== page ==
Don’t Ever Mail It In

by James Scott Bell
@jamesscottbell

Jessica Strawser, editorial director of Writer’s Digest magazine, and soon-to-be debut novelist, tweeted this from the recent WD conference in New York.

I agree. The dread mistake is called “mailing it in.” It’s when you think you’ve reached a certain point in your writing where you don’t have to improve. You’ve had some success, so why sweat and strain?

That’s not how a real writer thinks. How do I define a real writer? It’s someone who honors the craft and never settles. The real writer always sets the bar a bit higher than the last jump.

Mailing it in sometimes afflicts even the A list. A series that catches on in a big way can afford the author the opportunity to spend more time on a yacht than behind a keyboard. I’ve seen that happen a couple of times, and it’s not pretty.

On the other hand, you have a writer like Dennis Lehane. There he was with a popular PI series that he could have sat on. But then he proceeds to write one of the great stand-alone crime novels of our time, Mystic River. Not content with that, a few years later he writes an epic historical called The Given Day. I’m not sure he meant this to be a series, but I suspect the popularity of the novel gave rise to the idea. Now that series character, Joe Coughlin, is going to get the Ben Affleck treatment in a major motion picture.

I like what the Amazon “best books of the month” reviewer said about the second Coughlin book, Lived by Night: “Incredibly, Lehane … becomes more masterful with each book…”

That’s the kind of accolade for which a real writer strives. Because, you see, there is a joy and a satisfaction in the striving itself. The mail-it-inners don’t have that anymore. It’s a loss to the soul.

paulnewman460I’ve referred several times to that speech Paul Newman makes in The Hustler, one of my top ten favorite movies. He is “Fast Eddie” Felson, low-level pool hustler whose been told he’s a “born loser” by the satanic gambler played by George C. Scott. One day he describes to his girl, Sarah, what the game of pool feels like when “he’s really going.” It’s…

…like a jockey must feel. He’s sittin’ on his horse, he’s got all that speed and that power underneath him… he’s comin’ into the stretch, the pressure’s on ‘im, and he knows… just feels … when to let it go and how much. Cause he’s got everything workin’ for ‘im, timing, touch… it’s a great feeling, boy, it’s a real great feeling when you’re right and you know you’re right. It’s like all of a sudden I got oil in my arm. The pool cue’s part of me. You know, it’s a pool cue, it’s got nerves in it. It’s a piece of wood, it’s got nerves in it. You feel the roll of those balls, you don’t have to look, you just know. You make shots nobody’s ever made before. I can play that game the way nobody’s ever played it before.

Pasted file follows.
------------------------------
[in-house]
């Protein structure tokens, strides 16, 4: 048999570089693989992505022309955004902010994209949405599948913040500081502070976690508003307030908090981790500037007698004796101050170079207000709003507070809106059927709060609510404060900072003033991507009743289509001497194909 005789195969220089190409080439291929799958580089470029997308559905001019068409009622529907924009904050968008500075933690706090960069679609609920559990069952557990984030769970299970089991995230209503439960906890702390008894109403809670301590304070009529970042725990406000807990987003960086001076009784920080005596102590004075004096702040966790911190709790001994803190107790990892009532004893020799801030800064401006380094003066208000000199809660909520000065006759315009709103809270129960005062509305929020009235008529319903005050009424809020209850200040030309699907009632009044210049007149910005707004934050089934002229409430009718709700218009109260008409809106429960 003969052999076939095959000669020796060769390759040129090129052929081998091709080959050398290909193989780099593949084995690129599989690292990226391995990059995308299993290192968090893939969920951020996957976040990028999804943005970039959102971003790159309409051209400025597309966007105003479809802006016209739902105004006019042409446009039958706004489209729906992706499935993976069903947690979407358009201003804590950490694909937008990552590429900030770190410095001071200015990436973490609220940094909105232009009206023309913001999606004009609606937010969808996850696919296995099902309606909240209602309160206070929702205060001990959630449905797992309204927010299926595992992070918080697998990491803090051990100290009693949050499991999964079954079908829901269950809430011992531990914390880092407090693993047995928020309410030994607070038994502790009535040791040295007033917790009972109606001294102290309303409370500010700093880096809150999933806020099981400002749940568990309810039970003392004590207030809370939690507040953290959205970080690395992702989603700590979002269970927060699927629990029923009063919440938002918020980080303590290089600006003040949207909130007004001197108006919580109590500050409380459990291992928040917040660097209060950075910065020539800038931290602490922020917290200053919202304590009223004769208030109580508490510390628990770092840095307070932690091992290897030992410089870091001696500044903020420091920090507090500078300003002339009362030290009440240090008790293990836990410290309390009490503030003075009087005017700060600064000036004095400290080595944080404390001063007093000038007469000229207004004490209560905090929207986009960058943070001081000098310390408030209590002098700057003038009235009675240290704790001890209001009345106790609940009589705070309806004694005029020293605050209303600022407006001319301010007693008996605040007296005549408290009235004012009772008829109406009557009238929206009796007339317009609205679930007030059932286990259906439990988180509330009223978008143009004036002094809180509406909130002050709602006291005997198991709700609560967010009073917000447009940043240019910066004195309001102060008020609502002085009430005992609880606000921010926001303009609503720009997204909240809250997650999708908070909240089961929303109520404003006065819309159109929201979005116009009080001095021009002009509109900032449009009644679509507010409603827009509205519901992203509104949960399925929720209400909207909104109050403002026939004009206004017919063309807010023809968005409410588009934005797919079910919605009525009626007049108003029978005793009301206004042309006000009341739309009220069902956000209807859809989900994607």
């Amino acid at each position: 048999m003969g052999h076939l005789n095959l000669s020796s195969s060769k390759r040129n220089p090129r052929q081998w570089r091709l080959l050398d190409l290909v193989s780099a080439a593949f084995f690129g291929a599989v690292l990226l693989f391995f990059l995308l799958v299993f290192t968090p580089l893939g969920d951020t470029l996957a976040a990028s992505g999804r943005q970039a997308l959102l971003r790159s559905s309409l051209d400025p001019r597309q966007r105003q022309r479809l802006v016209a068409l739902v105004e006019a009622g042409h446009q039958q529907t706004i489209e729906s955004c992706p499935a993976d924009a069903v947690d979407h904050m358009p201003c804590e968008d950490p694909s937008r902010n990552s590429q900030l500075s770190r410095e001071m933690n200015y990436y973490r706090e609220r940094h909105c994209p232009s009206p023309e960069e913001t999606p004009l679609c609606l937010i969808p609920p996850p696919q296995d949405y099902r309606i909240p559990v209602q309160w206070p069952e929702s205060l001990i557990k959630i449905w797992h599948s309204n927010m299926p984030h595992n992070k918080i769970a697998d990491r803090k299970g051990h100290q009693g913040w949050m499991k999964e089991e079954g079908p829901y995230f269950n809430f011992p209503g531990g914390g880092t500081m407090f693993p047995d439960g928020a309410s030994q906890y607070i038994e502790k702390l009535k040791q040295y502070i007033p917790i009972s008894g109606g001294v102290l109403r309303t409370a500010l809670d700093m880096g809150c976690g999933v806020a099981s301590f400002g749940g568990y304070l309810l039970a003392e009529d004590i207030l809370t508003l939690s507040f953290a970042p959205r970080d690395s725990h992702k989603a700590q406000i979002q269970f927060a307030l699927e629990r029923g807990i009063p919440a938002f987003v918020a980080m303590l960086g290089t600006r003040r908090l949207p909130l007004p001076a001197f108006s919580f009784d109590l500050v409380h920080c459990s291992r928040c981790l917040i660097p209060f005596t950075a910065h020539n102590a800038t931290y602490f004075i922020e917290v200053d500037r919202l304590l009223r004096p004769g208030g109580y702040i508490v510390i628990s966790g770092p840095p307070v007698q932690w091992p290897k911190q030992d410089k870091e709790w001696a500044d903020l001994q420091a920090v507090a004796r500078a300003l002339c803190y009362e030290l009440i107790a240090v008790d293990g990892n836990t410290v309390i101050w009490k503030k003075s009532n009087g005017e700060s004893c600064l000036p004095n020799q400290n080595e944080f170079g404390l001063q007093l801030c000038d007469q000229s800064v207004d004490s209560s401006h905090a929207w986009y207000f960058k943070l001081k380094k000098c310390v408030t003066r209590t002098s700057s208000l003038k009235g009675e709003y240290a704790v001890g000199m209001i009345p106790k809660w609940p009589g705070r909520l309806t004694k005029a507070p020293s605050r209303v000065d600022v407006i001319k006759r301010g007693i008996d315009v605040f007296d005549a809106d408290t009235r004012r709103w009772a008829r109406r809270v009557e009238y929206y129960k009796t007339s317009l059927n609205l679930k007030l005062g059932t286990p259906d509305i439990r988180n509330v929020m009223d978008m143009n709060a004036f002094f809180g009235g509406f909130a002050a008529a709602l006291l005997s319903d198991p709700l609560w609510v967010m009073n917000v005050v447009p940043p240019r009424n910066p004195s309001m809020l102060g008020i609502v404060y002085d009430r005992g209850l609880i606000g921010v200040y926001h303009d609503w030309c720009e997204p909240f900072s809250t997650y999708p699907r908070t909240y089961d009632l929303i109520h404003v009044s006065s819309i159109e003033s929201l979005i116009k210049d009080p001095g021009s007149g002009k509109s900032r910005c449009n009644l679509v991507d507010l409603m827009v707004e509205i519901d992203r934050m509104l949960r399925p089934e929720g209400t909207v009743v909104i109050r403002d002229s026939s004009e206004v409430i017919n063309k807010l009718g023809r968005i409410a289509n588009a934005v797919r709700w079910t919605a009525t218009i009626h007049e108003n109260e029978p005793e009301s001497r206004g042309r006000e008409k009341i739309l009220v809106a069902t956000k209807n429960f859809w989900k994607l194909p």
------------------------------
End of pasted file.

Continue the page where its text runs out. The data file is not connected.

Sarah looks at him and says, “You’re not a loser, Eddie. You’re a winner.”

Eddie looks at her quizzically. And she says, “Some men never get to feel that way about anything.”

Get it? Don’t ever settle for mailing it in.

Now how do you get to that “Fast Eddie feeling”? These things work for me:

  1. Read widely, not just in your preferred genre. I love reading great writing, fiction or non-fiction. Right now I’m reading three books at the same time (do you do this?) I’m reading L.A. Noir by John Buntin (about Chief of Police William Parker and mobster Mickey Cohen, and the battle for Los Angeles); a collection of short stories by John O’Hara; and a two-volume biography of Andrew Jackson published in 1938 (elegant prose here of the kind we rarely see anymore).
  1. Be intentional about studying the craft. What I mean is look for books and articles and blog posts on specific subjects that are chosen to address your own writing needs. I break down the craft into what I call “seven critical success factors” –– plot, structure, characters, scenes, dialogue, voice, and meaning (or theme). I advise you try to locate your weakest area and design a self-study program that lasts a minimum of six weeks. Read books and articles on the subject, and do practice writing. Get feedback on your exercises. What if you took the next year and set out to raise your game in each area? What if you designed seven 6-week courses for yourself? (If you would like a ready-made course of study, I do have one available). Your growth will be tremendous. You’ll feel it. Just like Fast Eddie.
  1. Be a risk taker. Go to new places in your writing. You don’t have to jump genres if you’re trying to build a brand. But do something more, different, deeper in your next book.

Early in his career Dean Koontz was rolling along writing bestselling paperback thrillers under several pen names. But he wasn’t satisfied. So he set out to deepen his characterizations. He studied up on psychology and used what he learned to write Whispers. Would his wide audience for fast-paced thrills like it? It was a risk … and it became Koontz’s first New York Times bestseller.

So keep the edge. Make the writing itself (not just the results) the object of your affection. That way you’ll leave behind no regrets when your personal mail is delivered by the groundhog.screen-shot-2016-09-16-at-1-08-22-pm

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